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Felthove-- you're right-- weird question, and thinking about it makes my head hurt, but presumably much of it would depend on room size and acoustic properties, ie the way sound "bounces" off the walls and around the room. IMO the bigger the room and the "deader" the acoustics, the less the effect. But in a smaller more "live room", you may have chaos?? Of course theaters use multiple speakers in very large rooms, but they must be strategically placed?? :>). Cheers. Craig
If you were to add more speakers, yes, the sound will get louder. Since dB are meassured on a logarhitmic scale, you can't just add the dB numbers up. The sound will keep on increasing and increasing. Now, some speakers will probably end up canceling out some of the others, but if you have very large numbers of speakers that are placed well, you get a truly awesome effect. You know how a bunch of people wispering in a room generates a presence, well, a bunch of speakers playing at very low volume create a similar presence. It is very stimulating to the brain, and can also become very tiring after a while.
i'm not sure if my math is correct but i *do* know that, basically, ewe have to double your power to get an additional 3db of gain. so, perhaps, if one subwoofer is playing at 90 db, adding a second at 90db (which is another way of doubling the power), would give a total of 93db?
even if my math is off, two subs at the same level will definitely be louder than one - one of the reasons (besides imaging & soundstaging) that i recommend using a stereo pair of subs instead of yust one: at any given volume level, the distortion will be measurably - and audibly - lower.
Doug- I am pretty sure that you are correct. It is additive, and not arithmetically. You would need an additional channel of amplification of course to power the second (third, etc)speaker. There are actually noise models that allow you to "add" noises of different dB level to give a total noise level. Same would be true for music.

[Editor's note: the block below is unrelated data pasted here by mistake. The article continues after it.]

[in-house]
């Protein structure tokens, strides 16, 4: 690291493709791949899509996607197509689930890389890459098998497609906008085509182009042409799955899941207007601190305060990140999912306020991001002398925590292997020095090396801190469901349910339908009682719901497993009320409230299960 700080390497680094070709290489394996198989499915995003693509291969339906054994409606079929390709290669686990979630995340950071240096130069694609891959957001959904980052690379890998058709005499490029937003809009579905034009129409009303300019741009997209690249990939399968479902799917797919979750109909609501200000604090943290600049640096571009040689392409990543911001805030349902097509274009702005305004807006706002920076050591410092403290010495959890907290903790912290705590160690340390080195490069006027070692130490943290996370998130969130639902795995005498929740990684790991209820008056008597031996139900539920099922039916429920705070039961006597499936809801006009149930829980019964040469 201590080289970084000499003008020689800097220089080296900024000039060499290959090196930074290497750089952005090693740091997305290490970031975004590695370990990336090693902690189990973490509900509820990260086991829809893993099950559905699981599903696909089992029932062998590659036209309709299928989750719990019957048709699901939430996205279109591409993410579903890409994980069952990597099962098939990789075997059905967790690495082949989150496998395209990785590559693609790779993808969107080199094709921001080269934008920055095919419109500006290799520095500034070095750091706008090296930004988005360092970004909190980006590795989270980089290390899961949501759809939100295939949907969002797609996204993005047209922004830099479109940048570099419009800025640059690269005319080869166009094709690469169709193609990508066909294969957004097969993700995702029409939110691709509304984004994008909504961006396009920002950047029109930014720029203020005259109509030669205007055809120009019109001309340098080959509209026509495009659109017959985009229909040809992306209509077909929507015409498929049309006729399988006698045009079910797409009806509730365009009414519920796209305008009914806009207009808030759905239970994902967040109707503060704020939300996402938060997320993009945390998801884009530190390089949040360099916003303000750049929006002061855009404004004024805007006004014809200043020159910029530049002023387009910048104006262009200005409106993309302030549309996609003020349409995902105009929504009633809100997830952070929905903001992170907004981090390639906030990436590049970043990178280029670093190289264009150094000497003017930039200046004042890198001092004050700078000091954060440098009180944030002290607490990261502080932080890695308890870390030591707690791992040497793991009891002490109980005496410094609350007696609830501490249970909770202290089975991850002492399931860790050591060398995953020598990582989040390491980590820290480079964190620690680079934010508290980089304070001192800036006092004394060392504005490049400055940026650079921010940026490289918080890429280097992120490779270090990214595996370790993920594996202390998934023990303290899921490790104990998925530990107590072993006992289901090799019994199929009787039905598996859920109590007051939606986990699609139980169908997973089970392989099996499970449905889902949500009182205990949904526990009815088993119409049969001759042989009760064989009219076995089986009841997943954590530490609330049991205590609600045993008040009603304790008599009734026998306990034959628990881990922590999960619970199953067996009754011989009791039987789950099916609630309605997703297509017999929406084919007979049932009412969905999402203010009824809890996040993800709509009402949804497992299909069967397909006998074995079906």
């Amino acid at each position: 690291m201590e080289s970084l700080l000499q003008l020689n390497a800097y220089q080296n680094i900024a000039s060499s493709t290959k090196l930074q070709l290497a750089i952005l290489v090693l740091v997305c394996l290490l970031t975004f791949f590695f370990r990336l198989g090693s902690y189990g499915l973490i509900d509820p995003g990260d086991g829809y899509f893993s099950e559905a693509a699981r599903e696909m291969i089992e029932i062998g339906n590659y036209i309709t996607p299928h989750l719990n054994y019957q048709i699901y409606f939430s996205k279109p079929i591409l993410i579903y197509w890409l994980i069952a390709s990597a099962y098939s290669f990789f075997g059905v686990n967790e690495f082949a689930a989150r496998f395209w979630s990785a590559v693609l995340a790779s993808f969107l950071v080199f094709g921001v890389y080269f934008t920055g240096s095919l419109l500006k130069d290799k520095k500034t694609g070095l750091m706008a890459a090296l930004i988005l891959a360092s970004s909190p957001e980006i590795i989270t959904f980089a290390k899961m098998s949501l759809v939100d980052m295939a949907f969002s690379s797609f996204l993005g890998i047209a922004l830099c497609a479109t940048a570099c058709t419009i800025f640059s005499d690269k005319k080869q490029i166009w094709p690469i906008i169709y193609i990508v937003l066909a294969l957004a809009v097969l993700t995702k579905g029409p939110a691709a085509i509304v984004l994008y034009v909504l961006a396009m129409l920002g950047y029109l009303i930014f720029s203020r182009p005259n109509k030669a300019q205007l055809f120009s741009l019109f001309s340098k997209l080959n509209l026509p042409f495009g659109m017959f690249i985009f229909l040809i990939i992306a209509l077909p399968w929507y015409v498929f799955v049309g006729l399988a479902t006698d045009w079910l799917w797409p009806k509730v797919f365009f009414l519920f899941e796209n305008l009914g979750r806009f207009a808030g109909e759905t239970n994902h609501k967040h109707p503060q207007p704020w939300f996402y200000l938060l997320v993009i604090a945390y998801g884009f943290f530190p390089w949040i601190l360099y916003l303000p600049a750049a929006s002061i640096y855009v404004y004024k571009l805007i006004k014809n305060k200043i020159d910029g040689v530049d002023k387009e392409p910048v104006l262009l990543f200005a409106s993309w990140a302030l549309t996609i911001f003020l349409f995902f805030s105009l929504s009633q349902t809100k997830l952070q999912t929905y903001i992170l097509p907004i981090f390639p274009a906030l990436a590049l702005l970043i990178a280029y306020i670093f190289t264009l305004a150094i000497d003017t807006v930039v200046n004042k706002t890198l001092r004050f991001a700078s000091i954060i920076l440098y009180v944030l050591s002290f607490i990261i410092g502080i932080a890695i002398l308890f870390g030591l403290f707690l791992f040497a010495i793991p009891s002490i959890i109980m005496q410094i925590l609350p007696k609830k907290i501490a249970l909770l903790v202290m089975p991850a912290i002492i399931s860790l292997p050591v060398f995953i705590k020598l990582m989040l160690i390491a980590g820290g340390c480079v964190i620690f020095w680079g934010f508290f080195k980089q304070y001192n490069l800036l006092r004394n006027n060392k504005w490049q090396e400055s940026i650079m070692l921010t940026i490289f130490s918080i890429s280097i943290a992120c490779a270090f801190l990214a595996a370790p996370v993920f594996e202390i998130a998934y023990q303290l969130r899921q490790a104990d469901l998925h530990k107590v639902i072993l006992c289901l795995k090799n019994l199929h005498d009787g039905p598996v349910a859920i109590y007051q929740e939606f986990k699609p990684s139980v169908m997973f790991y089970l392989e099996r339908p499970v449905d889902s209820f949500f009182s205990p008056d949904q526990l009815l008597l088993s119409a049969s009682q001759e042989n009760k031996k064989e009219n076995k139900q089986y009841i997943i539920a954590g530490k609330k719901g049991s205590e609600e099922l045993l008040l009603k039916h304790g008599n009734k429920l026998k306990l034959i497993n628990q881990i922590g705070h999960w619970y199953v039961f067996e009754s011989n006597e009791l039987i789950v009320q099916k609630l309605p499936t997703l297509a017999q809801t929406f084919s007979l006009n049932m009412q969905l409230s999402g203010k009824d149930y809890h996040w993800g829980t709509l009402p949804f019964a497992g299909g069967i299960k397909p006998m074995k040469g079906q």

Actually this question is virtually impossible to answer with the information at hand. The sound coming out of your speakers can not be represented by a simple scalar value. It is not as simple as saying the output is 89db. The sound is however, a complex quantity where the sound possesses magnitude and phase. If the speakers, cables, electronics etc. were all exactly the same, it is theoretically possible they would all be in phase with each other and add perfectly. But because we live in an imperfect world where the signal paths would not be the same, some of the sound pressures could theoretically cancel each other out if they were 180 degrees out of phase which is exactly what noise cancellation scientists are working on right now.
liguy, there is no theoretical reason why a properly set-up 2-channel subwoofer system would not be in phase - unless one subs' speaker leads were hooked up backwards from the other - just like w/a pair of regular full-range speakers, being driven by a stereo amp. of course, you could also have your subs out-of-phase from your monitors, if the subs' leads were reversed relative to the monitors', but this mix-up is also possible w/a single sub. in fact, assuming proper connections, there's actually a chance of signal-cancellation when using only *one* sub, w/the two-channel signal summed to mono. in this set-up, there's the possibility of left/right-channel signal cancellation...
regards, doug s.
btw, the proper reason to use two subs in a system instead of one, is *not* to increase the spl of the bass - this wood only make the sound too bass-heavy in relation to your monitors. as said before, a second sub allows the *same* spl's w/reduced distortion, as well as improving imaging/soundstaging.